The Oct. 24 oral arguments on the PGA Tour's motion to dismiss the lawsuit filed by golfer Vijay Singh "turned into a back-and-forth on who has the power: the Tour administration headed by commissioner Tim Finchem, or the players themselves," according to Garry Smits of the FLORIDA TIMES-UNION. Singh's attorney Peter Ginsberg said that the Tour "has made 'exception after exception' in the administration of its Anti-Doping policy and player disciplinary action, and claimed the Tour singled Singh out when it suspended him in February." Tour attorney Jeffrey Mishkin said that a characterization in Singh's lawsuit that Tour players "have no input into its rules and policies was wrong." Singh claimed that players have no “bargaining power,” such as unions in other pro sports. Michkin said, "The players themselves govern the Tour, control the Tour." Smits notes player control is "required under the legal definition of a 501 (c) (6) non-profit." But Ginsberg said that the PGA Tour "'dictates every step of the way' and that Singh was compelled to sign the membership agreement or be denied an opportunity to make a living." Ginsberg: "The PGA (Tour) isn't like the NFL or Major League Baseball ... because those sports organizations have a counterbalance to management -- there are collective bargaining agreements and there are unions and there are negotiated procedures. Those don’t exist with the PGA (Tour)." Ginsberg added that the Tour "monopolizes professional golf." He also said that the Tour was "irresponsible for not testing Deer Antler Spray soon enough" (FLORIDA TIMES-UNION, 11/6). Meanwhile, Tiger Woods said, "I may have been tested five times this year. That's usually about the number for most guys." He added, "It's incredibly random and it's frustrating and annoying at times, but I guess golf's now a pretty big sport and should fall in line." However, Woods said, "I don't think I have ever been tested on the European Tour" (SCOTSMAN.com, 11/5).
ESPN.com’s Tim MacMahon noted Mavericks Owner Mark Cuban is “speaking glowingly” of NBA Commissioner David Stern ahead of his Feb. 1 retirement. Cuban yesterday on NBA TV said, “I love David. I mean, David and I have banged heads a couple times, (but) the truth be told, David Stern made me. Nobody knew who Mark Cuban was until he started fining the hell out of me and sent me to work at Dairy Queen. So he made my job of selling tickets a lot easier." He added, “David took us internationally. Even when I came in, I wasn't a big proponent of international, and David was there. David was a big proponent of digital -- the Internet -- (and) I remember sitting down talking to him. Even before I bought the team (in Jan. 2000), he invited me in to talk about streaming and the Internet. I helped him set up his first Twitter account. He was always open-minded about expanding into new areas and you really have to respect that. Despite the fact that we disagreed on a lot of things, we really agreed on far more. I'll miss him. I really like David” (ESPN.com, 11/5).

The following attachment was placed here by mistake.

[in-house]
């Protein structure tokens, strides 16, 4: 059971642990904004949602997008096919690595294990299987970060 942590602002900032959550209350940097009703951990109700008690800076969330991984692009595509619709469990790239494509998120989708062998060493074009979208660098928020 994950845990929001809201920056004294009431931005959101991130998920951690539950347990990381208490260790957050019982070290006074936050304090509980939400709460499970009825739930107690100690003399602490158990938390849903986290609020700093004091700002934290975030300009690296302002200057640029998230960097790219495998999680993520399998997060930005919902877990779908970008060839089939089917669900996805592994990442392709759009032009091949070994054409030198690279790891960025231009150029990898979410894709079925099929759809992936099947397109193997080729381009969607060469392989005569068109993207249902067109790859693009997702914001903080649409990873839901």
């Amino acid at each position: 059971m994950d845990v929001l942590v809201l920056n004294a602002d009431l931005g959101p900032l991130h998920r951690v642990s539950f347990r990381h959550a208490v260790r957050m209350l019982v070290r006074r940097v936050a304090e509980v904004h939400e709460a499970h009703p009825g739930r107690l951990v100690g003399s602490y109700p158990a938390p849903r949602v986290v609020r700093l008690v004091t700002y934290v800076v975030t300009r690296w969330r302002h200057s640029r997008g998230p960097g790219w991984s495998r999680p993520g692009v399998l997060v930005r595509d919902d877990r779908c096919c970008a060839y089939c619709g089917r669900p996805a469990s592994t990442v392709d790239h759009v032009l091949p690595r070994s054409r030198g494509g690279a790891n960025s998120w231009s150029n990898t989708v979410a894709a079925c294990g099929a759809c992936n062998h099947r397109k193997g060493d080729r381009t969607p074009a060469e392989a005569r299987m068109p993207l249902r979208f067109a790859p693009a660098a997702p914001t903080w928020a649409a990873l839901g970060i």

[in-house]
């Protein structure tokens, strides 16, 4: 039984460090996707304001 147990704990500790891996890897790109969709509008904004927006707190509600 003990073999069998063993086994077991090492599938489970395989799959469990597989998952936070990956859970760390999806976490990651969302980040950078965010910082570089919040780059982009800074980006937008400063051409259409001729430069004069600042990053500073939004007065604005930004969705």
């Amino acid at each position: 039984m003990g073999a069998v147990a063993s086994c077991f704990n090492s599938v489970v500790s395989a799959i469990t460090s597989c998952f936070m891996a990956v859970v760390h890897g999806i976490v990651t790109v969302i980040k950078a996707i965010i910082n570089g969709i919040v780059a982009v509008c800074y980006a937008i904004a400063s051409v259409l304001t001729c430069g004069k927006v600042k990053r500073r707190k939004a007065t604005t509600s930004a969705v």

LASHING OUT: In London, Eleanor Crooks notes tennis player Novak Djokovic “launched an astonishing attack on tennis' anti-doping programme claiming he no longer has any trust in the system.” Djokovic was “reacting to the verdict of the Court of Arbitration for Sport," which on Tuesday ruled fellow Serbia native Viktor Troicki "should serve a 12-month ban for missing a doping test.” Troicki was originally suspended for 18 months by an Int'l Tennis Federation anti-doping tribunal, "but had appealed to CAS to have the sanction overturned.” Djokovic: “I don't know if tomorrow the (anti-doping) representative, because of their unprofessionalism, because of their negligence, because of their inability to explain the rules in a proper way, I don't know if they're going to misplace the test that I have or anything worse than that. For me, the whole procedure of the court case is totally against the player and player's rights” (London INDEPENDENT, 11/6).
GLOVES ARE OFF: ESPN.com’s Pierre LeBrun noted there was “likely to be a fighting discussion" at next week’s NHL GMs meeting in Toronto, and a fight between Flyers G Ray Emery and Capitals G Braden Holtby Friday night “probably cemented it.” No formal rule recommendations are “expected in the one-day meeting; more likely it’s about setting things up for the annual three-day March meeting in Florida, when the GMs have more time to dissect potential rule changes, break out into small groups and officially make recommendations.” But the seed in some part “will be planted next Tuesday” (ESPN.com, 11/5).